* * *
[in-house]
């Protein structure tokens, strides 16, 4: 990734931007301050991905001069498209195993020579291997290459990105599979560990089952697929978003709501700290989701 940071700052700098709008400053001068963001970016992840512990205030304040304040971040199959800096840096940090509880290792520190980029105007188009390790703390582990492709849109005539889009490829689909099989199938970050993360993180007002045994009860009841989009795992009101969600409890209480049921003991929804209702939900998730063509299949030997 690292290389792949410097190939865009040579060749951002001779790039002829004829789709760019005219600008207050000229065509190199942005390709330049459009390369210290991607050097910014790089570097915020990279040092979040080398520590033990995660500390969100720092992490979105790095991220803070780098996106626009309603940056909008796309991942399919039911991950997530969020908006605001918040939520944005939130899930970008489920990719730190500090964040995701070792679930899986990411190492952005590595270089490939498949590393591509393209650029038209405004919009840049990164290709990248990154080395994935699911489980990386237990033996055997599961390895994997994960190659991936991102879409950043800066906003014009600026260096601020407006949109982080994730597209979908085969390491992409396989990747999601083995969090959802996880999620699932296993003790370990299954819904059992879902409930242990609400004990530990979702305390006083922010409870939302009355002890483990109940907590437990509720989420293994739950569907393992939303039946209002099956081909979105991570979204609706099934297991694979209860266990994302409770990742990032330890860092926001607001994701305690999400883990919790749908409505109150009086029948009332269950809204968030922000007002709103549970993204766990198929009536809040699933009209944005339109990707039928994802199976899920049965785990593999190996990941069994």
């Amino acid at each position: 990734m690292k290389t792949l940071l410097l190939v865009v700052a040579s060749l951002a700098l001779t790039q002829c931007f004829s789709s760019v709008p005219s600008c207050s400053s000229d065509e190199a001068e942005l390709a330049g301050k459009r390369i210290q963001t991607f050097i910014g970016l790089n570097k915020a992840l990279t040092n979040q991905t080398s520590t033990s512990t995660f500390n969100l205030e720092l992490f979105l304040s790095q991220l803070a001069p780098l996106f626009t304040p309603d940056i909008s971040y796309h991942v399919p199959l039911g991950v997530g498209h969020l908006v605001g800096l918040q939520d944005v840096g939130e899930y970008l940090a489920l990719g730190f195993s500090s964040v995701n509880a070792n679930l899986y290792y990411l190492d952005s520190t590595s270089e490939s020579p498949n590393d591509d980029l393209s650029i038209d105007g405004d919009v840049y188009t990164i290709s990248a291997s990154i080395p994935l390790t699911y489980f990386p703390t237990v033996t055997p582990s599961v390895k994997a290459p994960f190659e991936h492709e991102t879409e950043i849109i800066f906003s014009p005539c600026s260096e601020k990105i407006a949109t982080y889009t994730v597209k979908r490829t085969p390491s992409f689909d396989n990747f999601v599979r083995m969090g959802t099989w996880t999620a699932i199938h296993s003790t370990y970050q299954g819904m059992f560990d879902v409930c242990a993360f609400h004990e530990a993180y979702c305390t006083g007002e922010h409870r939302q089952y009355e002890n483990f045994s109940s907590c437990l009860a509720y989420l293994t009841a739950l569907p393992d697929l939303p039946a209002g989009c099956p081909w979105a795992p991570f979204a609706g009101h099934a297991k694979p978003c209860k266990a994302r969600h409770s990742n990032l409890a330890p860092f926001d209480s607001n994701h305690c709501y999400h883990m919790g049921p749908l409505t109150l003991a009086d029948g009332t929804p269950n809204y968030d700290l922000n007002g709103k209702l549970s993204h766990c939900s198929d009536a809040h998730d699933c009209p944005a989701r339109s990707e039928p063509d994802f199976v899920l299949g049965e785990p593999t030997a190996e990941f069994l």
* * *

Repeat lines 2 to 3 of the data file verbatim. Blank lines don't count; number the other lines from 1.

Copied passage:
């Protein structure tokens, strides 16, 4: 990734931007301050991905001069498209195993020579291997290459990105599979560990089952697929978003709501700290989701 940071700052700098709008400053001068963001970016992840512990205030304040304040971040199959800096840096940090509880290792520190980029105007188009390790703390582990492709849109005539889009490829689909099989199938970050993360993180007002045994009860009841989009795992009101969600409890209480049921003991929804209702939900998730063509299949030997 690292290389792949410097190939865009040579060749951002001779790039002829004829789709760019005219600008207050000229065509190199942005390709330049459009390369210290991607050097910014790089570097915020990279040092979040080398520590033990995660500390969100720092992490979105790095991220803070780098996106626009309603940056909008796309991942399919039911991950997530969020908006605001918040939520944005939130899930970008489920990719730190500090964040995701070792679930899986990411190492952005590595270089490939498949590393591509393209650029038209405004919009840049990164290709990248990154080395994935699911489980990386237990033996055997599961390895994997994960190659991936991102879409950043800066906003014009600026260096601020407006949109982080994730597209979908085969390491992409396989990747999601083995969090959802996880999620699932296993003790370990299954819904059992879902409930242990609400004990530990979702305390006083922010409870939302009355002890483990109940907590437990509720989420293994739950569907393992939303039946209002099956081909979105991570979204609706099934297991694979209860266990994302409770990742990032330890860092926001607001994701305690999400883990919790749908409505109150009086029948009332269950809204968030922000007002709103549970993204766990198929009536809040699933009209944005339109990707039928994802199976899920049965785990593999190996990941069994």
């Amino acid at each position: 990734m690292k290389t792949l940071l410097l190939v865009v700052a040579s060749l951002a700098l001779t790039q002829c931007f004829s789709s760019v709008p005219s600008c207050s400053s000229d065509e190199a001068e942005l390709a330049g301050k459009r390369i210290q963001t991607f050097i910014g970016l790089n570097k915020a992840l990279t040092n979040q991905t080398s520590t033990s512990t995660f500390n969100l205030e720092l992490f979105l304040s790095q991220l803070a001069p780098l996106f626009t304040p309603d940056i909008s971040y796309h991942v399919p199959l039911g991950v997530g498209h969020l908006v605001g800096l918040q939520d944005v840096g939130e899930y970008l940090a489920l990719g730190f195993s500090s964040v995701n509880a070792n679930l899986y290792y990411l190492d952005s520190t590595s270089e490939s020579p498949n590393d591509d980029l393209s650029i038209d105007g405004d919009v840049y188009t990164i290709s990248a291997s990154i080395p994935l390790t699911y489980f990386p703390t237990v033996t055997p582990s599961v390895k994997a290459p994960f190659e991936h492709e991102t879409e950043i849109i800066f906003s014009p005539c600026s260096e601020k990105i407006a949109t982080y889009t994730v597209k979908r490829t085969p390491s992409f689909d396989n990747f999601v599979r083995m969090g959802t099989w996880t999620a699932i199938h296993s003790t370990y970050q299954g819904m059992f560990d879902v409930c242990a993360f609400h004990e530990a993180y979702c305390t006083g007002e922010h409870r939302q089952y009355e002890n483990f045994s109940s907590c437990l009860a509720y989420l293994t009841a739950l569907p393992d697929l939303p039946a209002g989009c099956p081909w979105a795992p991570f979204a609706g009101h099934a297991k694979p978003c209860k266990a994302r969600h409770s990742n990032l409890a330890p860092f926001d209480s607001n994701h305690c709501y999400h883990m919790g049921p749908l409505t109150l003991a009086d029948g009332t929804p269950n809204y968030d700290l922000n007002g709103k209702l549970s993204h766990c939900s198929d009536a809040h998730d699933c009209p944005a989701r339109s990707e039928p063509d994802f199976v899920l299949g049965e785990p593999t030997a190996e990941f069994l």